Mike Funk, Ed.D., has an impressive professional record. As Albert Lea Area Schools superintendent, he increased the graduation rate from 68 percent to 81 percent; increased the percentage of students of color from 22 percent to 42 percent; allowed students, regardless of free/reduced status, free entry into school events; and created a pay-what-you-can registration system for extracurricular activities. He plans to bring this inclusion and equity philosophy to Stillwater Area Public Schools as he steps into the role of superintendent.
Funk and his family—wife, Anne, and daughters Maddy, who works at the University of Minnesota, Katie, who attends Macalester College, and Alex, a junior at Stillwater Area High School—moved to Stillwater this summer. Here, he shares insight into what the future
of Stillwater schools may look like.
What drew you to Stillwater?
One of the things we like to do in the winter is skiing ... I retired from the Army National Guard after 30 years of service a few years ago ... When I retired, we started driving to Afton Alps every Sunday, from late November to February [to] go skiing. That’s really the draw of the area. It’s so beautiful, and there are different, cool things here outdoor-wise. My wife also likes Afton State Park, so that area was also part of the draw … In the summer, we spend a lot of time on the water, and with the St. Croix River there, we’re looking forward to that.
What are your goals as superintendent?
The first thing I want to do is bring in some stability and, fortunately, I have been a superintendent since 2005. I have a good idea how to run a school district and how to work with the community, school board and administration … I want to get back to meeting the needs of the kids … One thing I want to do when I come in is have an entry plan and meeting with people in the school system and key folks in the community. I want to ask, “What’s going well in Stillwater? What isn’t? What are your thoughts on opportunities where we can do better?” I want to take that information and share it with the board ... and really work with the board and the wider community to develop a strategic plan for the district to lead us into the next decade.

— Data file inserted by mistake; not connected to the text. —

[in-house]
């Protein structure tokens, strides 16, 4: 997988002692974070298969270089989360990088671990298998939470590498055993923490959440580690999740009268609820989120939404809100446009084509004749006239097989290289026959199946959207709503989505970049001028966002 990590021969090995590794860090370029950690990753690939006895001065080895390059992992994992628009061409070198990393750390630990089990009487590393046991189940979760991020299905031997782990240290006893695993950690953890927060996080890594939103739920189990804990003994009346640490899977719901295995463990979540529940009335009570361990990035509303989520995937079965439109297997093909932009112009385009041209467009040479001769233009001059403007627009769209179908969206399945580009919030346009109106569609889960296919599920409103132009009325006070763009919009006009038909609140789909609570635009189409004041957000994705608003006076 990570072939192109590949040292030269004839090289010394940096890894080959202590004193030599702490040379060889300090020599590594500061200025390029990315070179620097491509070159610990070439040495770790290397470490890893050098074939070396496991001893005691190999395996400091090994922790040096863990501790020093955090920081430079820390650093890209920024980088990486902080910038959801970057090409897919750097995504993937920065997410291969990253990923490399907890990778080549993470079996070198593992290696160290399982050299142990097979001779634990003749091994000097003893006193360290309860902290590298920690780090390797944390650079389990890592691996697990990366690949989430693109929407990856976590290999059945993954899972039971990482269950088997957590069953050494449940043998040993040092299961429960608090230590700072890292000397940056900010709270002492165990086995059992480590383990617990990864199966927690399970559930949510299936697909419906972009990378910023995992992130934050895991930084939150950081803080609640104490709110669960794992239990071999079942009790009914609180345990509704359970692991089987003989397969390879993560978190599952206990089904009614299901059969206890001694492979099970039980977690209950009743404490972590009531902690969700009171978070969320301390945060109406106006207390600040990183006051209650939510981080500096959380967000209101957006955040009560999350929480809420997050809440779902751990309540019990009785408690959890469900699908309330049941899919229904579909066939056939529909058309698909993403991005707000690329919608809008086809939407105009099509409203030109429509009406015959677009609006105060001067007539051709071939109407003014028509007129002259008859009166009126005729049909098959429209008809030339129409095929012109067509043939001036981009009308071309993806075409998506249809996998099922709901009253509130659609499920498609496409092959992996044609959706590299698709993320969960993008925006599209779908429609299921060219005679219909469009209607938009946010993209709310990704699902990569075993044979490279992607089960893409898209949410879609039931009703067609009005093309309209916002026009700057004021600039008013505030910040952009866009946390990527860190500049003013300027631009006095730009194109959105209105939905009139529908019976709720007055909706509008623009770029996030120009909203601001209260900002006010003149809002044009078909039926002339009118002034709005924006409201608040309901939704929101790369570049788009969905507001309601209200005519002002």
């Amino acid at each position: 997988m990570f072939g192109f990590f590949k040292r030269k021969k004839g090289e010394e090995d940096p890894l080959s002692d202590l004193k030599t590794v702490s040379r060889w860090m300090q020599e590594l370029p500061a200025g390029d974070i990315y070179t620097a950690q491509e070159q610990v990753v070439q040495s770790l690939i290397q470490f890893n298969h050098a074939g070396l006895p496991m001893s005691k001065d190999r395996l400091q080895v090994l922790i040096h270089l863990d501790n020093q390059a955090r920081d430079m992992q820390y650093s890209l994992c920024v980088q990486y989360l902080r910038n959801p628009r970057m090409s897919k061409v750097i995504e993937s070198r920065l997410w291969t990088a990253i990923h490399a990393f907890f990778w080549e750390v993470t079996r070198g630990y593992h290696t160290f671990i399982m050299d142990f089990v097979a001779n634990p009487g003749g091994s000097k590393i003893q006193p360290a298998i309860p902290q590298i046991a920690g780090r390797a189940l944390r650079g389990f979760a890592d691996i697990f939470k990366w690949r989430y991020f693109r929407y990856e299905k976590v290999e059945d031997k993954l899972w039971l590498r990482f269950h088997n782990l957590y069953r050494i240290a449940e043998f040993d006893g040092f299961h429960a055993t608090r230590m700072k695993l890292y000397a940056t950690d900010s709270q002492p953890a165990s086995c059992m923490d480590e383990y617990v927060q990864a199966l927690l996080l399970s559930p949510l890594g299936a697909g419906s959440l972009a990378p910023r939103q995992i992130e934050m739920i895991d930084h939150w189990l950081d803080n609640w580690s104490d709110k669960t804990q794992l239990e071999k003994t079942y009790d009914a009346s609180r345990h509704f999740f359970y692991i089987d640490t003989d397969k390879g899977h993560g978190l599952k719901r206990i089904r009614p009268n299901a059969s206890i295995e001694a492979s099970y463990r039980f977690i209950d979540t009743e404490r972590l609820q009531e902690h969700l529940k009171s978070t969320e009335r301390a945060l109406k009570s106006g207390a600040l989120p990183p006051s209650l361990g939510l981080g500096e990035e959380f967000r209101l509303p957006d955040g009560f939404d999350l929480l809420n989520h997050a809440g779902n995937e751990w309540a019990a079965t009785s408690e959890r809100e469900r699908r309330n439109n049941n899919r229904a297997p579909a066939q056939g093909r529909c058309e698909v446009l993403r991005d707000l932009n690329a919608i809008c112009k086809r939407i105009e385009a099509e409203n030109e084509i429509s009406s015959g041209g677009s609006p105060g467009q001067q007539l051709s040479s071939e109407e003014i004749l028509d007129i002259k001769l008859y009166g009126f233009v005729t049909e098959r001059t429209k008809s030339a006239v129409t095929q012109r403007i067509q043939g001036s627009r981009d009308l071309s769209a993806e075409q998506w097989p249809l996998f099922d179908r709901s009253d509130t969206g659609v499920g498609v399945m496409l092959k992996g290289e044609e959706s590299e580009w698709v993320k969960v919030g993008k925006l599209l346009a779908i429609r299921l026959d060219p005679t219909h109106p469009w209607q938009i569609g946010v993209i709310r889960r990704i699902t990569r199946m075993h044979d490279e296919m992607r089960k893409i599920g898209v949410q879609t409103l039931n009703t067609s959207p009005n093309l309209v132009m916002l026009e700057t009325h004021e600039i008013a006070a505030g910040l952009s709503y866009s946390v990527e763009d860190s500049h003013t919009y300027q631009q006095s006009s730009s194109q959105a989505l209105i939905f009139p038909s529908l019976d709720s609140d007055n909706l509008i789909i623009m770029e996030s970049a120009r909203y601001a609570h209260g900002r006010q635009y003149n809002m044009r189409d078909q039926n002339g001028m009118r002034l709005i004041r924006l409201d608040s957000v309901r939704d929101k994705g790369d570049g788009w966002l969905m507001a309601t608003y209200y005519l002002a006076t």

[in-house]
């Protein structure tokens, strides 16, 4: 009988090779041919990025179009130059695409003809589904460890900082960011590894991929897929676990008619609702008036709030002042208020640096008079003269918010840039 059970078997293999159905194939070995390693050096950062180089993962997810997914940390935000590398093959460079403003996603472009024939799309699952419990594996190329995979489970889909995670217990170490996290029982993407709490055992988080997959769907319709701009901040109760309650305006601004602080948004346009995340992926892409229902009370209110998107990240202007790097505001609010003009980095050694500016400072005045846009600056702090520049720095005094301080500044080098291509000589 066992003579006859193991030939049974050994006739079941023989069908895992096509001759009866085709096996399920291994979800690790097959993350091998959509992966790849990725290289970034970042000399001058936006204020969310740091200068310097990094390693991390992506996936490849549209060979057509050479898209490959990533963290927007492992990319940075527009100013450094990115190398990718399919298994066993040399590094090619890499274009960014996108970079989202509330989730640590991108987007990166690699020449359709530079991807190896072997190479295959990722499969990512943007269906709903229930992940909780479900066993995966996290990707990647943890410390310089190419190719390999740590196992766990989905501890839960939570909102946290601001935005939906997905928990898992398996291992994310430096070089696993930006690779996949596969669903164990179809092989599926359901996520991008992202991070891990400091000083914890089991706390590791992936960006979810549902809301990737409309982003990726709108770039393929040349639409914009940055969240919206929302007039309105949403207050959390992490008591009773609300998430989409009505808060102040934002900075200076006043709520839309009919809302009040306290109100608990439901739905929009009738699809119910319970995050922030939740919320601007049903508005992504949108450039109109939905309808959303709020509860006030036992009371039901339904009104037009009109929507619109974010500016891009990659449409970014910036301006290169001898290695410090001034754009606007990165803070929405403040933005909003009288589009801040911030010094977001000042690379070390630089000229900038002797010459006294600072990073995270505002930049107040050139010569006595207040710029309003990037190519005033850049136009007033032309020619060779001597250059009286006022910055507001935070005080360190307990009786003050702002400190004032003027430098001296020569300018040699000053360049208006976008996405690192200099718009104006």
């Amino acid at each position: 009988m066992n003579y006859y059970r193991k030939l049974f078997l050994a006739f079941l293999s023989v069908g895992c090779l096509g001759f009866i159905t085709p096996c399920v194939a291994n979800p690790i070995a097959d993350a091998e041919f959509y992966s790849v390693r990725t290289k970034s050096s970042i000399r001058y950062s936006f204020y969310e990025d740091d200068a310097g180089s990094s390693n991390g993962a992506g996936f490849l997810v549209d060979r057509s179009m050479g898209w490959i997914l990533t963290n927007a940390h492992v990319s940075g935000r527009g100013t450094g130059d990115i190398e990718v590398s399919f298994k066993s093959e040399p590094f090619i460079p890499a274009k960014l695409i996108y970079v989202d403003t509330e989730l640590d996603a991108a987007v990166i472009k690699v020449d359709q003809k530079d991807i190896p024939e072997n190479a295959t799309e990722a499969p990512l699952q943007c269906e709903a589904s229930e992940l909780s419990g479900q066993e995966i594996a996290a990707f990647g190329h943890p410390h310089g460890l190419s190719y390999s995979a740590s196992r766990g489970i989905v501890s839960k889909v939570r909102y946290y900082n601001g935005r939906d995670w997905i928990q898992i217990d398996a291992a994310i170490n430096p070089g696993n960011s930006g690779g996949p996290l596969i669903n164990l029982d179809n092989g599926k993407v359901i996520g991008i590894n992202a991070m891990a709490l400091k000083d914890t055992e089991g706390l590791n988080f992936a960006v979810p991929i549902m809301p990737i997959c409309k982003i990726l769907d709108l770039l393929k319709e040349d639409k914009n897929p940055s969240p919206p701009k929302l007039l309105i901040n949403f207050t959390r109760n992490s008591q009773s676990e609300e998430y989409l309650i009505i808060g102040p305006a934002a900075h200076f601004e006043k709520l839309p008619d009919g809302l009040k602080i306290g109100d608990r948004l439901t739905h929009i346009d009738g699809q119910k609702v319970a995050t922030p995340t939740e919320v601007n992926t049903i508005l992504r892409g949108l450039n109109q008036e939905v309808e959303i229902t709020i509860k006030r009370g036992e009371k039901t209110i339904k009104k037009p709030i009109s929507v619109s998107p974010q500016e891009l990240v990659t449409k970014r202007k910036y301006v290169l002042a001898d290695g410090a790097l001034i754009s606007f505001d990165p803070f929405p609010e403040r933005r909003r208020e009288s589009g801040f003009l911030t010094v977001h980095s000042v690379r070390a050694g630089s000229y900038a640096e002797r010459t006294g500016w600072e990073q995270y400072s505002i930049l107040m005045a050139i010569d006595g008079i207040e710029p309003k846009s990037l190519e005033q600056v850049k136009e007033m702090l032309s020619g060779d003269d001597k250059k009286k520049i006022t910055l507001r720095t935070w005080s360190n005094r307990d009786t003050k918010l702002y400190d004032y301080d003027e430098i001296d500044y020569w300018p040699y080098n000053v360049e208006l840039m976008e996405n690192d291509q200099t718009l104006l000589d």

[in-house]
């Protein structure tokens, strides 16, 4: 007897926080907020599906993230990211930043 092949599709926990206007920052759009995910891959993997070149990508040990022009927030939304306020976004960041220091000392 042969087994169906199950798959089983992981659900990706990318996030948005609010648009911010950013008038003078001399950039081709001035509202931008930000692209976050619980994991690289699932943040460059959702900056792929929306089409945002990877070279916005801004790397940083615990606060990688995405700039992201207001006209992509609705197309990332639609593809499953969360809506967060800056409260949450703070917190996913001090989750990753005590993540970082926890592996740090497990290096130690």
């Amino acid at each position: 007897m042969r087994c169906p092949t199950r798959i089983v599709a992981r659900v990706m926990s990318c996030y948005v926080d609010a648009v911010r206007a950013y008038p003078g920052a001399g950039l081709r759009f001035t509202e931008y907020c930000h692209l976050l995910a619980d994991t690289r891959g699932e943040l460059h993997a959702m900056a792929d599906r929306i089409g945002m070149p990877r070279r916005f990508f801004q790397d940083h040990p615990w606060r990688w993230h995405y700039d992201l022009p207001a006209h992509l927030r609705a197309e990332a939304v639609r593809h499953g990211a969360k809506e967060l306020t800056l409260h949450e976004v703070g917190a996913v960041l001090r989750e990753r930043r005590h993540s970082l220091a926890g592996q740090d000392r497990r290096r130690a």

How will you implement strategies that you used at Albert Lea into Stillwater?
When I came to Albert Lea in 2009, we were about 78 percent white and 22 percent students of color. Stillwater is almost an identical mix … We’ve seen a shift in dynamic. [We’ve been] very purposeful in working with the wider community as we’ve changed as a school system. Internally, we have hired, what we call, success coaches in the district. Those are people who oftentimes speak a different language, whether Korean, Sudanese or Spanish, and [they] work with families and help them transition into the district. We’ve also been purposeful working with staff to educate them on different cultures, becoming more diverse and focusing on what that means and teaching perspective because not everyone looks the same or thinks the same … Stillwater is starting to accelerate their increase in diversity as we speak, so we will take some of those strategies and implement them moving forward.
What do you want to tell the students of Stillwater schools?
Expect the best. We want the best experience for everybody associated with Stillwater schools. Have high expectations. I want great things for the students, great things for the staff and great things for the community. That’s what
I believe in my core.